"That's the thing, though - just like everything else in the universe, it can't exceed the speed of light, even as a tangential velocity. But it doesn't have to - at a certain rotational velocity the centrifugal force from the rotation equals the gravitational pull, and the event horizon disappears leaving a naked singularity. A maximal black hole."


"Yeah. If you look at it another way, the inner and outer event horizons merge and break up leaving just a ring singularity. It's a ring, not a point, because it's spinning. Even if the black hole is 'normal' and has event horizons though, you can travel through the singularity, right through the middle." Viking leaned back down to the table. The eight-ball was tricky, not due to the angle of the shot, but getting position on the nine.

"What happens then?"

"You appear somewhere else - either in this universe or in another, depending on your point of view. You can even travel through time -- but only forwards. To go backwards you need to break the speed of light. That takes more energy than there is in the universe. Unless you have a naked singularity..." Viking smashed the eight into the side pocket, screwing back and coming off two rails to line up almost straight on the nine-ball which itself rested on the cushion.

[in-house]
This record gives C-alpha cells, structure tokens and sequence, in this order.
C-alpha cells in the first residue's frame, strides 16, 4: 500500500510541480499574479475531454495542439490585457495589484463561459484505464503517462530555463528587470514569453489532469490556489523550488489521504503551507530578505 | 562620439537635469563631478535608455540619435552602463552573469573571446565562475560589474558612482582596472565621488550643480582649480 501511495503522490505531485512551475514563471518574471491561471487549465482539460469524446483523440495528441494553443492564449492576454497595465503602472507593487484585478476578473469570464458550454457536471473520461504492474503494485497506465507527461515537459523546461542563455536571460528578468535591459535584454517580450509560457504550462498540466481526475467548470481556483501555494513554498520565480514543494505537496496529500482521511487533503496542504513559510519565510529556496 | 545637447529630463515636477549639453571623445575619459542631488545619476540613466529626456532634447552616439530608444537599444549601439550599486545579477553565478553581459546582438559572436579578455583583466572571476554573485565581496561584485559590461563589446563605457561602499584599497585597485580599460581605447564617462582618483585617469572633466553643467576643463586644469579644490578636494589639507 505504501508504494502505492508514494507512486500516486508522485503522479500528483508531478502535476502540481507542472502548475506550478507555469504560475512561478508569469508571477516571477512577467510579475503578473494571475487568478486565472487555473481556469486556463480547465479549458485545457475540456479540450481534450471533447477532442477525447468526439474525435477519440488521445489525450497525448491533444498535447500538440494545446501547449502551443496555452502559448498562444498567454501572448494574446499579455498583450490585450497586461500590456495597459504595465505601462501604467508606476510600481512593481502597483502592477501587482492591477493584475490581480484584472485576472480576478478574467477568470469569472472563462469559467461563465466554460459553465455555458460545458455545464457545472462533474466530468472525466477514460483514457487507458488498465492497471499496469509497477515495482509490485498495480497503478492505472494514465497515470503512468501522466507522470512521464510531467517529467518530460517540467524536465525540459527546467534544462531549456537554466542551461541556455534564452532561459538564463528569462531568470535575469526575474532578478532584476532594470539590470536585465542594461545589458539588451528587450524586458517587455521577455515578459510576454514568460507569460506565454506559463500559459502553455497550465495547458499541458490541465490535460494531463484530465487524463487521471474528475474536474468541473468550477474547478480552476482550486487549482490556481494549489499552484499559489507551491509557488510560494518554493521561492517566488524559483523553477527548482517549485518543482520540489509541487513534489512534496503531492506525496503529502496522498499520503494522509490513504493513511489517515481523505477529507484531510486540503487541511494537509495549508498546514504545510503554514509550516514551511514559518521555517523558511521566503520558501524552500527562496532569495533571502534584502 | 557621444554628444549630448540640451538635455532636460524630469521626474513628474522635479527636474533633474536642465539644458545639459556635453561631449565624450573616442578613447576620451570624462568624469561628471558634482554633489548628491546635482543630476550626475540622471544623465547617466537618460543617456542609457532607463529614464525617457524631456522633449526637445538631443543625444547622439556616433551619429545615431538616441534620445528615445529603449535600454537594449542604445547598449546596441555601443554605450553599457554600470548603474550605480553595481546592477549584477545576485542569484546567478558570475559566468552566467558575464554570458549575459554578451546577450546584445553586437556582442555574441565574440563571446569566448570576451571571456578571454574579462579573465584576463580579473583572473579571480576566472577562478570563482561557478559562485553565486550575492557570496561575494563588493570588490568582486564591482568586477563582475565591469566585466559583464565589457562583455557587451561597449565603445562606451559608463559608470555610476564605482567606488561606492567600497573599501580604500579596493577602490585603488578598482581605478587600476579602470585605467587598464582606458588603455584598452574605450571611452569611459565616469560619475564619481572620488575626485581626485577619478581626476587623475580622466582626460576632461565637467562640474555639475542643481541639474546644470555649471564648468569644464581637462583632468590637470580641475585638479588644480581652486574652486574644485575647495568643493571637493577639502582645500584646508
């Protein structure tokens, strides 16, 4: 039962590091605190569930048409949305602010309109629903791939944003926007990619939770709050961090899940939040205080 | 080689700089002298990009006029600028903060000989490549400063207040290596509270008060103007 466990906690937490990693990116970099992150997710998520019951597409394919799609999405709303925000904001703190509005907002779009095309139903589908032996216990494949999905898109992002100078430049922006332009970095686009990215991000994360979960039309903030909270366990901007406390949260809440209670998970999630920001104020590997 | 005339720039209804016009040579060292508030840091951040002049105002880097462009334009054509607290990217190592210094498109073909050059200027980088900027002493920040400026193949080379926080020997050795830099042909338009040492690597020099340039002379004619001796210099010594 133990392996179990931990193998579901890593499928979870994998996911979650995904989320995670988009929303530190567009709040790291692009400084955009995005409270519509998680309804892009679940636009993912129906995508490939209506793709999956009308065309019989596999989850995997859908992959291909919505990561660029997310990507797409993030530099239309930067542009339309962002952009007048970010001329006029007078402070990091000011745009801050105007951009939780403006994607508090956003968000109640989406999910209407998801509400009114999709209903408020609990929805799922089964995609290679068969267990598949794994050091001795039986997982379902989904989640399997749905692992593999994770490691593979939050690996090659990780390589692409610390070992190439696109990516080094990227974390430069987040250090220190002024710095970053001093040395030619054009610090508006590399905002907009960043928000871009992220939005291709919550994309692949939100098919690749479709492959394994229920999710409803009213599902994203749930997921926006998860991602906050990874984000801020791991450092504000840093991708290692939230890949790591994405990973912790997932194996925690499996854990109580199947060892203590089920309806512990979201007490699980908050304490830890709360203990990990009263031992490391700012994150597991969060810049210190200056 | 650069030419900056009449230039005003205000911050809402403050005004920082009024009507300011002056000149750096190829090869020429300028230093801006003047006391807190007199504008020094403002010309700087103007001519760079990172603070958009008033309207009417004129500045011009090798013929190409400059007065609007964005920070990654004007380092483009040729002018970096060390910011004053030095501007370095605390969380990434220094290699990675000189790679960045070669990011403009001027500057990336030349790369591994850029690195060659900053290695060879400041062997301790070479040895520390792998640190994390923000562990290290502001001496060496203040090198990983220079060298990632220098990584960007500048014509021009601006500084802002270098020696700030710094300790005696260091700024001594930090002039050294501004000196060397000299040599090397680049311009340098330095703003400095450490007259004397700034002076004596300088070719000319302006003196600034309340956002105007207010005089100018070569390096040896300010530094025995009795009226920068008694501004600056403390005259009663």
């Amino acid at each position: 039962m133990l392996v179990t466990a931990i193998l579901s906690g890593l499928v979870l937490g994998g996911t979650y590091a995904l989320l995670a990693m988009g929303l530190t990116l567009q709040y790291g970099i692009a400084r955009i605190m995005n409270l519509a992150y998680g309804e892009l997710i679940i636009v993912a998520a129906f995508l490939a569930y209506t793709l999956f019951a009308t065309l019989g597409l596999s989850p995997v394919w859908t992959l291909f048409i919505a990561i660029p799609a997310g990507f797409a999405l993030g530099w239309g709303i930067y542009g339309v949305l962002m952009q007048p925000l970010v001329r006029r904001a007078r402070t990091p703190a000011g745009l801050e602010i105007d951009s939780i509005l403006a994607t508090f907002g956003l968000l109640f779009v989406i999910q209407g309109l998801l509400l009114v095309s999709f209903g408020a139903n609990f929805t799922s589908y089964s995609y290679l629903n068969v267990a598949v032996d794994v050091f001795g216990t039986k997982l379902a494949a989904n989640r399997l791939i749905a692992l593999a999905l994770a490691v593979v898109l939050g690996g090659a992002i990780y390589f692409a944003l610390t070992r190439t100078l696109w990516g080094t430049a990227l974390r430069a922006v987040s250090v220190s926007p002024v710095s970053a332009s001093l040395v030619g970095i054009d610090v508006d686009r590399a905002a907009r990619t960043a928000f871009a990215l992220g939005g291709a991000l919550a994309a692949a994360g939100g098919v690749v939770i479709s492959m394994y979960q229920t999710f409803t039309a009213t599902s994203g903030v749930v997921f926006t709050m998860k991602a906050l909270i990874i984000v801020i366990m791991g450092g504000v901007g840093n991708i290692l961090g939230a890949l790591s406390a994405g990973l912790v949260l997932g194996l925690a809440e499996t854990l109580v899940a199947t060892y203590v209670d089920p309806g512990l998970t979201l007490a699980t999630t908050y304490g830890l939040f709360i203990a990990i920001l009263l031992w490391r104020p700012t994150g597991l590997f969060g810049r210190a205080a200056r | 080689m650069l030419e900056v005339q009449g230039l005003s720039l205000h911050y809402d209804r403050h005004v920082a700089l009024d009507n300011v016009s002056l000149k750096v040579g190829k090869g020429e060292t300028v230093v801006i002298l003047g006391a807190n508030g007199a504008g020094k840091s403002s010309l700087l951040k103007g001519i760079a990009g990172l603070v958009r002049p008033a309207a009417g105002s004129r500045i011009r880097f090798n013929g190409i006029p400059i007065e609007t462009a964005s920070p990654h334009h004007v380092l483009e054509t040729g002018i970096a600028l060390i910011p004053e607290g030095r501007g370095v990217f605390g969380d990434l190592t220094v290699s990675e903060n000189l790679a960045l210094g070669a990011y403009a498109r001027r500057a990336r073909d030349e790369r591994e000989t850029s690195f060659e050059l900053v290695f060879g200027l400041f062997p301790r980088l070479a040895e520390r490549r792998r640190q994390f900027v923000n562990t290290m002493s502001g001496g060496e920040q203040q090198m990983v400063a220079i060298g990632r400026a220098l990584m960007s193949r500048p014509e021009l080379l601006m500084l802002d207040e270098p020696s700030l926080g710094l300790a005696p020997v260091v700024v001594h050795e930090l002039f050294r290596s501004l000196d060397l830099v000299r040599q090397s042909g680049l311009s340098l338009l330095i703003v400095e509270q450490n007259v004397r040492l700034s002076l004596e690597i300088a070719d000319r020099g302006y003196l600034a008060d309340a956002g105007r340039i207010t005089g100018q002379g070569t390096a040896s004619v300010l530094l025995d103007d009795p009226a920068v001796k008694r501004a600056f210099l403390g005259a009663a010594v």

"It breaks the laws of the universe; creates matter or energy from nothing, and allows time to travel backwards... astrophysicists don't like to talk about it. Besides, it probably can't happen." The nine-ball gently trickled along the rail and dropped into the pocket.

"Why not?"

"The black hole drags space time around with it, so presumably some angular momentum has to be given to the universe itself. Even if the universe isn't infinite, and even though that momentum diminishes with the inverse square law, the size of even a closed universe is so immense the rotational velocity of the hole can't be high enough."

"Er... okay," Mongrel said, unsurely, "but you said you could travel through a black hole -- you said you couldn't earlier."

"Oh, you might be able to travel through the 'hole (if you survive spaghettification) but it's not a wormhole -- there's an infinite number of destinations depending on the precise parameters as you pass through the plane of the singularity. You can't have a single stable wormhole, even if you had a static black hole -- the first matter or energy entering it causes it to close."